Employer’s Safety Statements

26th February 2016

Since 1989 every employer must have a Safety Statement prepared and available to employees in the workplace. A Safety Statement must explain the employer’s policy on safety and health in the workplace. It acts as a road map for the employer, the employees and members of the public, so everyone will know how safe a working environment is or is supposed to be.

Each Safety Statement must be prepared to suit the working environment in which it is to operate within. A Safety Statement prepared by a farmer for a farm yard is of no use for an office and vice versa. Each Safety Statement must be relevant to the business and to the workforce. It must at all times be brought to the attention of those people who are going to be affected by it including employees and also members of the public.

It is a working document and when new issues arise for good safety practice they should be incorporated as soon as possible into the document.

A Safety Statement is not something to be prepared and left to one side. As part of an active health and safety regime in the workplace, employees will be delegated responsibilities. Fire drills, disposing of hazardous materials or unhealthy working environments are all matters which must be checked regularly. A Safety Statement must organise members of staff and define whose job it is to do what role. In doing this, employees should be delegated to deal with First Aid, Training, Fire Precautions, the listing of hazardous goods, and eliminating risks where accidents or injury may occur.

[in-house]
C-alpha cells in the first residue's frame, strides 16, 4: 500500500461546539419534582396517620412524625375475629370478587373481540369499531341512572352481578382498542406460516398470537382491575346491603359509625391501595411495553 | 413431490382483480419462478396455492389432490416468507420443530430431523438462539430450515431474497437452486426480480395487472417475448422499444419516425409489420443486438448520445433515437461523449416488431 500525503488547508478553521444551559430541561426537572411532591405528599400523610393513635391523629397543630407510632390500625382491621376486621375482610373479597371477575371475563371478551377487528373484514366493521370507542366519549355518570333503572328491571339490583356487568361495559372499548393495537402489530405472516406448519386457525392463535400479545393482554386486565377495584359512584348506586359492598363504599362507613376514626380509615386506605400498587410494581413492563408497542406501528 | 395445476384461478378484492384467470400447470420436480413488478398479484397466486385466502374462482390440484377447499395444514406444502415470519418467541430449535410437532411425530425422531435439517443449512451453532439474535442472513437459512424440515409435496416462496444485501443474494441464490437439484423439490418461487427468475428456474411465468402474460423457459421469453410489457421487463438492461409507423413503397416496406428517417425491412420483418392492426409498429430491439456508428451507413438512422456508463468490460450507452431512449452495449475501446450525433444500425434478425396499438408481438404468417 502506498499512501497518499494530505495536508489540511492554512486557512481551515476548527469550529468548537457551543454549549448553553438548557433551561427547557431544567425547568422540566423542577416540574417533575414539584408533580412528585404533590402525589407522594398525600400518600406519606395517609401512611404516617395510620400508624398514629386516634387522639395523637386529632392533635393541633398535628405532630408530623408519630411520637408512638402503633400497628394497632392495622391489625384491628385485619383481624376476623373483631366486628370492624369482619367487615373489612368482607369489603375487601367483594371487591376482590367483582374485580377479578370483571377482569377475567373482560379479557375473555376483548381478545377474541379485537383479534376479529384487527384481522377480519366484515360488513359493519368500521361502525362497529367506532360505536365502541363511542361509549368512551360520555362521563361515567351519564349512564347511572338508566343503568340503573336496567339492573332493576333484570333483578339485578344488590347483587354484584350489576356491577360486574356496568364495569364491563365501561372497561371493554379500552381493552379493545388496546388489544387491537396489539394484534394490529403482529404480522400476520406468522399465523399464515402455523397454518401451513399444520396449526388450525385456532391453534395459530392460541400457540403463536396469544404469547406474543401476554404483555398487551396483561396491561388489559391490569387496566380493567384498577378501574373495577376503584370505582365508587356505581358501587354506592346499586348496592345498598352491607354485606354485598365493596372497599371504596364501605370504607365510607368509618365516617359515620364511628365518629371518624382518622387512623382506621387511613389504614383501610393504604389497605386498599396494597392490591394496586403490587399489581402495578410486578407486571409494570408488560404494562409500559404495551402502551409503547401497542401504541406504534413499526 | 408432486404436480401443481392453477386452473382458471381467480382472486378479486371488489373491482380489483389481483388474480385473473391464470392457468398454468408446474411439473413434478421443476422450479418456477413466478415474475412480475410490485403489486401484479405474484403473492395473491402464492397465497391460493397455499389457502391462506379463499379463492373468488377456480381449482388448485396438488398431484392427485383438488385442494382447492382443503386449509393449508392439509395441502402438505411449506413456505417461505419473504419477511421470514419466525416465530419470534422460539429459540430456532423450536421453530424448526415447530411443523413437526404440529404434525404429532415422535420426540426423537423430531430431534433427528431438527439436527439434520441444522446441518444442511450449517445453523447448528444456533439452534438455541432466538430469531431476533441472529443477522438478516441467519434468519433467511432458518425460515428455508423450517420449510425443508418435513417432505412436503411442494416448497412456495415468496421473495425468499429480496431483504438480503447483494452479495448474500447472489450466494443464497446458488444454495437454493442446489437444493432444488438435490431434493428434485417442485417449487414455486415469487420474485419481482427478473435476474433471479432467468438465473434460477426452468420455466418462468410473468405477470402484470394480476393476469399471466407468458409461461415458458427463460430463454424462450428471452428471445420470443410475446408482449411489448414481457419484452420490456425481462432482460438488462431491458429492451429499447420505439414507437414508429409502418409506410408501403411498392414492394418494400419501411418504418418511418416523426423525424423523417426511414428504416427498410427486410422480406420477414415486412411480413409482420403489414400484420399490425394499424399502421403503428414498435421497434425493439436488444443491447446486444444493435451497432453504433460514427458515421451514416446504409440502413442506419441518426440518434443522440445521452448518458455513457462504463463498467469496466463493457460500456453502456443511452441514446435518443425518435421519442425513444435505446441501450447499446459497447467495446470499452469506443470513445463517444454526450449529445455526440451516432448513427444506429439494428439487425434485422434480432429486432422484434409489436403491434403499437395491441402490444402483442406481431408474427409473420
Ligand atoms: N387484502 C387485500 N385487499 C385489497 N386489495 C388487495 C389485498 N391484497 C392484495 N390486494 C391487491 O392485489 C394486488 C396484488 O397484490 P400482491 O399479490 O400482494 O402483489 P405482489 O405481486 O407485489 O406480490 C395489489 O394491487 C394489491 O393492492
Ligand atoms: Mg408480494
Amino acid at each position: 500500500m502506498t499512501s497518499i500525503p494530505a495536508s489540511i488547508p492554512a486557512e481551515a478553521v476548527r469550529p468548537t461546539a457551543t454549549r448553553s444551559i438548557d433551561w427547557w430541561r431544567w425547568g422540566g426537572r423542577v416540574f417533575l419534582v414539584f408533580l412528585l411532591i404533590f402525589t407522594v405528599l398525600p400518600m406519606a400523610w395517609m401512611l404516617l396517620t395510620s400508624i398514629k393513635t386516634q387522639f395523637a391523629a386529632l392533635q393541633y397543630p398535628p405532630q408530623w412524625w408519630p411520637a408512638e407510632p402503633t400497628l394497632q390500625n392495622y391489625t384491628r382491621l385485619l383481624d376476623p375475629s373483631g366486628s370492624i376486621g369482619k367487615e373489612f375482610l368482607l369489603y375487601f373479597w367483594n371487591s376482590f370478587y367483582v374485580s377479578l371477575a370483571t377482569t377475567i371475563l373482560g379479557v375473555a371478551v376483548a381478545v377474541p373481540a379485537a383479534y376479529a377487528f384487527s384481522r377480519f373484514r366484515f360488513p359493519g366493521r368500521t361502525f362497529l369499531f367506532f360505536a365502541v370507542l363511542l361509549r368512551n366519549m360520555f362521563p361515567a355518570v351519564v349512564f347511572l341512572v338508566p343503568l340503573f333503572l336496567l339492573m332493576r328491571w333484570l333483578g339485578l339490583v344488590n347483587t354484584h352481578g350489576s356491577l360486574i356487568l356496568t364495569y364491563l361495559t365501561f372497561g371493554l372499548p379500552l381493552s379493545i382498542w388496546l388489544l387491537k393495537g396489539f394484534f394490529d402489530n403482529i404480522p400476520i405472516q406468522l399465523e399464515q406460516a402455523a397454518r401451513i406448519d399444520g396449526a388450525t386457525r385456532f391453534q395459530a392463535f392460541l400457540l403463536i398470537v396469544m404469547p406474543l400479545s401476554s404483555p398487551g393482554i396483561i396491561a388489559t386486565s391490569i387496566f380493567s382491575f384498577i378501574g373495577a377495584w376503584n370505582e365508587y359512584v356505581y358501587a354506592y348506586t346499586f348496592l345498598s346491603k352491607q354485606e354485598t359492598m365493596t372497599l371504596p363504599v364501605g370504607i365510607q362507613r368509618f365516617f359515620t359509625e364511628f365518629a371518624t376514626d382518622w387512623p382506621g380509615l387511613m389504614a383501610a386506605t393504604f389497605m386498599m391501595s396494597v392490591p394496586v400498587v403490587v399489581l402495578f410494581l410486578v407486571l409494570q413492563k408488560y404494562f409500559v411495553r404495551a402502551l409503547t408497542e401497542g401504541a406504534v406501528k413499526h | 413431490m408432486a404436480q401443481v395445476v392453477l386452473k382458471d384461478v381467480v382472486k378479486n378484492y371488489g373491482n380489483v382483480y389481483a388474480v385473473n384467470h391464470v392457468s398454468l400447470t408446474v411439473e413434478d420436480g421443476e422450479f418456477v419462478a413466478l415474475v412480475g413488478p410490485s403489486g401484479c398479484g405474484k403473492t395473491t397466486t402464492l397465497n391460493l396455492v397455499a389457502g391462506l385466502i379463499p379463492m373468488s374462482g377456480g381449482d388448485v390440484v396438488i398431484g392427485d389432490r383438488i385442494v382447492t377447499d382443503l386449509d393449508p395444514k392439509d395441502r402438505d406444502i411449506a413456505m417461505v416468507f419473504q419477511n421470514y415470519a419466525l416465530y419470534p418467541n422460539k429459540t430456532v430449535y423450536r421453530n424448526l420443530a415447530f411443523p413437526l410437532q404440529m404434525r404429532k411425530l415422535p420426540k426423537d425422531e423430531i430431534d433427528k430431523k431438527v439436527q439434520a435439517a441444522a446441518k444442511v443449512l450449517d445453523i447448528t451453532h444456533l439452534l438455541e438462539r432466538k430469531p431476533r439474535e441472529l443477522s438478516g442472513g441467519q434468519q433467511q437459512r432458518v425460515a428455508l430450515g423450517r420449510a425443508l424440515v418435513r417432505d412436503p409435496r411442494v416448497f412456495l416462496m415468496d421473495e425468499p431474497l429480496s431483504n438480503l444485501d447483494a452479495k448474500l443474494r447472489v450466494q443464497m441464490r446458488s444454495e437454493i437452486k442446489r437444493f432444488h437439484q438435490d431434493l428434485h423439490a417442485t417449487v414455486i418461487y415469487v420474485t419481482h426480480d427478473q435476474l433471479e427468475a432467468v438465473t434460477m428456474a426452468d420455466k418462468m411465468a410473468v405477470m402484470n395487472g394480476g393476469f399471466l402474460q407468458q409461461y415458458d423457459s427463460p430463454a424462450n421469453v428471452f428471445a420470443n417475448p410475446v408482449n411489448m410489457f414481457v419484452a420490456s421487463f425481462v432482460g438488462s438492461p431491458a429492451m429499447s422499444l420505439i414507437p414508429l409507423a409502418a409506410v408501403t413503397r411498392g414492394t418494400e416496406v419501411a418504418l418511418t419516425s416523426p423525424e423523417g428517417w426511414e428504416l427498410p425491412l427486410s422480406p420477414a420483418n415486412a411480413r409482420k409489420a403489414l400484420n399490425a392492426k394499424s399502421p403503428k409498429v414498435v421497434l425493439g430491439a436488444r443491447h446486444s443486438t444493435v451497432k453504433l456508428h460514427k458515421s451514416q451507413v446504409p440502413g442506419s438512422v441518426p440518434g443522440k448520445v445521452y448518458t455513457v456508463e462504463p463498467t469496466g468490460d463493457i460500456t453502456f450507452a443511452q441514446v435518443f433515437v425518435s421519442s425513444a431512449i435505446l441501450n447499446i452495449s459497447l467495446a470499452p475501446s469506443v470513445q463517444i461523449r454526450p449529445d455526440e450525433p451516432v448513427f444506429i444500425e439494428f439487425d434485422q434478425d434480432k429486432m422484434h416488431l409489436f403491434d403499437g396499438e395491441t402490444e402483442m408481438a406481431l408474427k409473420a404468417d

A key part of any Safety Statement must also include how staff interacts with visitors to the working environment, such as contractors, members of the public, visitors and other staff. This is particularly important when the working environment is hazardous for example an engineering works, where heavy metal is being moved around the work floor or where there are live electricity or welding works being undertaken.

The Safety Statement should also include objectives and make sure that as best practice is employed throughout the working environment. This can only be done through communication, information and training.

The review of safety equipment including fire exits, hydrants, blankets and electrical certificates are always crucial also. These should be reviewed where possible periodically.

Contractors who supply safety materials into the workforce should also be contacted regularly. If they have particular needs or requirements, such as key codes for alarm companies or passwords, then these should be made available and known, so that the employees are aware of what safety arrangements are made.

Maintenance is a key part of ensuring that Safety Statements are relevant. In making sure that all components which could potentially cause a hazard are maintained and regularly serviced must be highlighted to all members of staff.

There is an obligation in law to create and maintain a Safety Statement. The responsibility of maintaining it and keeping it up to date should be shared between the employers and the employees. The purpose of having a Safety Statement in the first place is to make sure that risks of injury or hazard in the work place are reduced. Therefore, all people affected must pay particular attention to making sure that the working environment is safe for everybody.

If your organisation does not have a Safety Statement you should seek advice immediately so as to make sure that not only are the legal requirements met and to reduce risks for everybody.

For further details, please contact – https://www.odwyersolicitors.ie/contact/